Zola’s Scandalous Views on Family

Twenty-first-century progressives revere the 19th-century French novelist Émile Zola as one of their own—a daring writer whose often shockingly explicit writing challenged conventional sexual and moral proprieties. But a new study of Zola’s last years reveals that it is actually progressives who might find themselves most scandalized by some of the views the novelist expressed about sexuality and family life in his end-of-career writing.  

In examining Zola’s final years in The Disappearance of Émile Zola, the poet and novelist Michael Rosen focuses largely on Zola’s role in the notorious Dreyfus case, detailing the novelist’s brave defiance of anti-Semitic military officials who had unjustly condemned a Jewish artillery officer of espionage. But while investigating this matter, Rosen can hardly ignore Fécondité, the astonishing novel Zola was working on during this sensational affair. Contemplating the themes of this novel and the views Zola expressed about those themes, Rosen can only acknowledge that on “questions of childbirth, contraception, eugenics, [and] birth control . . . [Zola’s beliefs] don’t fit easily into modern left/right, liberal/ conservative categories.” What else is a modern literary scholar supposed to say when he discovers that “Zola, the progressive, scientific, liberal socialist,” was “deeply hostile” to the kind of Malthusian and contraceptive thinking that has now become political orthodoxy among the progressive elite?

Though progressives usually laud Zola for his ruthlessly frank and explicit literary style, they might not applaud the stunning realism of his attack in Fécondité on “Malthusian ideas of ending poverty through depopulation.” In this novel, that attack took the form of an assault on what Zola called the “religion of death.” As Rosen explains, Zola’s attack includes “graphic depictions of abortion, sterilization, contraception, baby-abandonment, baby-farming, wet-nursing and infanticide.” Seeing evidence that a growing number of British “medical men” were offering “abortion-inducing treatments,” Zola was “amazed that the British newspapers hardly spoke of these matters,” even though, “in his view, the welfare of the entire nation was being sacrificed” through social acceptance of such treatments. Zola thus explained his explicit treatment of abortion and the rest of the Malthusian population-control apparatus in these terms: “Let all be exposed and discussed in order that all may be cured.” (It would seem that Planned Parenthood and other Malthusian organizations in the 21st-century world disagree with Zola on the desirability of exposure—and cure.)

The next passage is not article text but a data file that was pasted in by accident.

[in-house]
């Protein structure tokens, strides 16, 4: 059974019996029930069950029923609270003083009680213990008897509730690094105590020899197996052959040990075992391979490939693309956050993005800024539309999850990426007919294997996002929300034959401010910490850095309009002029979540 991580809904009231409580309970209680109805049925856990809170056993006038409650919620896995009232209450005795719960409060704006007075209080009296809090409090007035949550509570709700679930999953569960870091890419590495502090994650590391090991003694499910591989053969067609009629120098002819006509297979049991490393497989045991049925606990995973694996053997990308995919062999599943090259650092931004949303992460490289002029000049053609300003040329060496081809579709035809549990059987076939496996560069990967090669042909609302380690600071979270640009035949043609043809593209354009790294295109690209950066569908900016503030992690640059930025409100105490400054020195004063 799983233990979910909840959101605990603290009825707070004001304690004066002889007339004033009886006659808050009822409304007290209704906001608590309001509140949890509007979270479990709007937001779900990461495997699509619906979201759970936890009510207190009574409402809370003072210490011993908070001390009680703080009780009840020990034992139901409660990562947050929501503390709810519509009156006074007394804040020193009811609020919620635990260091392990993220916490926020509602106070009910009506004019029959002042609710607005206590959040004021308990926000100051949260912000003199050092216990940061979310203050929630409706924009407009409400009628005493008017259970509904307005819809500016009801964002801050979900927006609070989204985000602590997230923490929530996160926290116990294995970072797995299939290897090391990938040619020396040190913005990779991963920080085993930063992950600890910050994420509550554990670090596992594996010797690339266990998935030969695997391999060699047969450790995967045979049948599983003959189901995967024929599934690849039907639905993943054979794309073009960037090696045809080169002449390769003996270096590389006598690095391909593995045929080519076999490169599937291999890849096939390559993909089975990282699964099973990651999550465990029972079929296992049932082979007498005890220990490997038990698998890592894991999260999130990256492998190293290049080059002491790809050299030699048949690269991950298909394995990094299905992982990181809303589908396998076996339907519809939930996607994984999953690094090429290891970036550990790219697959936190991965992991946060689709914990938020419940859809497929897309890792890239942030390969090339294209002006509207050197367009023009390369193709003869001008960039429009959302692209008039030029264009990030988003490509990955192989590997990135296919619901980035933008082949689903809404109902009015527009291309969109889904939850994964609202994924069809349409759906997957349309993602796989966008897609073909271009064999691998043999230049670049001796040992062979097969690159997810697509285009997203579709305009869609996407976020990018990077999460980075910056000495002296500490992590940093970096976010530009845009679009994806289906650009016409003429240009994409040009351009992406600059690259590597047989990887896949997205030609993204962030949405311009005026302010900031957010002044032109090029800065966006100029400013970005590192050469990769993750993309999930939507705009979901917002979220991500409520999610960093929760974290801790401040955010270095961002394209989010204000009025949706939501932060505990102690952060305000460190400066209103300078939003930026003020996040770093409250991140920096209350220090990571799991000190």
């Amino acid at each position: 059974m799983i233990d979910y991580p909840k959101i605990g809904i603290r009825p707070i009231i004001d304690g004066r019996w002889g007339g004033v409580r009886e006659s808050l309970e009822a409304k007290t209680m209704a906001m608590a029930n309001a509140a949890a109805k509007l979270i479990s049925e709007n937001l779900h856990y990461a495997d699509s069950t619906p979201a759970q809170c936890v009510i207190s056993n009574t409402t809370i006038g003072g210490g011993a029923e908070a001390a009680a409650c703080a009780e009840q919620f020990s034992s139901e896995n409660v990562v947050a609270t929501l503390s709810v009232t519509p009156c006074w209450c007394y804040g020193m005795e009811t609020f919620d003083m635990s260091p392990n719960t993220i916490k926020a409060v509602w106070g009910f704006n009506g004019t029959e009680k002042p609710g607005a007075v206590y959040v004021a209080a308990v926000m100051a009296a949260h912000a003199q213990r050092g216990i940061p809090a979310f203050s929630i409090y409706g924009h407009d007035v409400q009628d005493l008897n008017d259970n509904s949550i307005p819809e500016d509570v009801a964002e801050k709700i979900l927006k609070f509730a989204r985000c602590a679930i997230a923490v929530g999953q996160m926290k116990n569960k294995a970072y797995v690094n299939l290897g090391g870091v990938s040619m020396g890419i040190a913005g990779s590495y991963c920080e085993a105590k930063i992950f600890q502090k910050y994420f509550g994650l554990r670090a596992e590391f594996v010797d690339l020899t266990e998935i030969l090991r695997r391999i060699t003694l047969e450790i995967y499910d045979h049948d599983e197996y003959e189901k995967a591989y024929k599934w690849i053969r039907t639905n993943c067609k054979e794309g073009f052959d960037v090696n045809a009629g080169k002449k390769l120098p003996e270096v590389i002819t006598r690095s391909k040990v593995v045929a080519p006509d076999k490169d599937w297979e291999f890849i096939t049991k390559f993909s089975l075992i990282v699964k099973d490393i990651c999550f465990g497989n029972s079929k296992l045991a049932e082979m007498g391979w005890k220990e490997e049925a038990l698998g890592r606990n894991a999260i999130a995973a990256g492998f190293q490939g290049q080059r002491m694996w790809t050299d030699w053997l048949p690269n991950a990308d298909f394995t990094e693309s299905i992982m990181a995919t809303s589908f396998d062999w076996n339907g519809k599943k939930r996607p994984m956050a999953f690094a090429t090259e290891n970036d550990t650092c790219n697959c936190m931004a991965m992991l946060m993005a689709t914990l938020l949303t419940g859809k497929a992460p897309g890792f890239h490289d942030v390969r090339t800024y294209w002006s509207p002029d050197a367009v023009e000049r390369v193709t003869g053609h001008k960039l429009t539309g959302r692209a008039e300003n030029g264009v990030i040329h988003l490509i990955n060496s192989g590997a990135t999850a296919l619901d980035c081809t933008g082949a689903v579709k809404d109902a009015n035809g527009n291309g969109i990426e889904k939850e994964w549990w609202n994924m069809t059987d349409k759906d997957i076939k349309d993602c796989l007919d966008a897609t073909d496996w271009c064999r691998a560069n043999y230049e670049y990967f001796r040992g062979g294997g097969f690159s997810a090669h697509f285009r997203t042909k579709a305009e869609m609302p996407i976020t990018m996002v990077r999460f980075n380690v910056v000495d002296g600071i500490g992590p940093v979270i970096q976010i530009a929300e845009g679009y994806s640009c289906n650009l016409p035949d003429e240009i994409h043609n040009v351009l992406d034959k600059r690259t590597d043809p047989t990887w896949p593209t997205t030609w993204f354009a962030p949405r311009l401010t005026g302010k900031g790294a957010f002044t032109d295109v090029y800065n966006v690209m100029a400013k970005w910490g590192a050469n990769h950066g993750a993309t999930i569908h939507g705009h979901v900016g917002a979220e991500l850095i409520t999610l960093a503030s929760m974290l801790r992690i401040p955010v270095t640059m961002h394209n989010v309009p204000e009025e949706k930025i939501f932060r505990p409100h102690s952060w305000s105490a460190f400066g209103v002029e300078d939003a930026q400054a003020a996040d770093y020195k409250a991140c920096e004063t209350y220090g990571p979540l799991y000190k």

But in Fécondité Zola sought not merely to provoke “an outcry and [an] outrage” against the Malthusian “religion of death.” He also attempted to foster a new pro-natal familism by celebrating the beneficence of child-bearing and maternal child-rearing. Believing passionately that “France could find a new wealth through fecundity—having many babies”—Zola intended his book to push “the country as a whole to be more fecund, as it . . . call[ed] for an increased birthrate in France, an idea that would then be spread to the whole of the rest of humanity.”

Not surprisingly, Zola intended from the start to focus Fécondité on the image of “a fecund woman who would breast-feed her many children.” Zola himself perceived great beauty in such an image. “With Fécondité . . . ,” he explained, “I have exalted beauty. The budding flower is pretty, the open flower is beautiful. The virgin is not as beautiful as the mother. A woman gives off a perfume, shows off her whole soul, takes on her complete beauty when she achieves her natural end.”

The beauty Zola recognized in motherhood involved more than the biology of childbirth. He very much believed that mothers should breast-feed and nurture their young children. He regarded with disapproval the rich British women who were not only “becoming less inclined to breast-feed their babies” but also turning the care of their children over to nannies while they themselves spent their time “visiting or ‘receiving,’ reading novels, bicycling or playing lawn tennis.” “Ah well,” remarked Zola, “that is hardly my conception of a mother’s duty towards her infant, whatever be her situation in life.”

Largely because Fécondité has never received much attention, Zola remains a revered icon among progressives, who never tire of lecturing conservatives when they voice disapproval of some of his graphic portrayals of prostitution, violence, and alcoholism. But should Fécondité ever receive its due, it will be progressives, not conservatives, expressing strong disapproval.

(Michael Rosen, The Disappearance of Émile Zola: Love, Literature, and the Dreyfus Case [New York: Pegasus Books, 2017], 56-60, 149-51, 209-10.)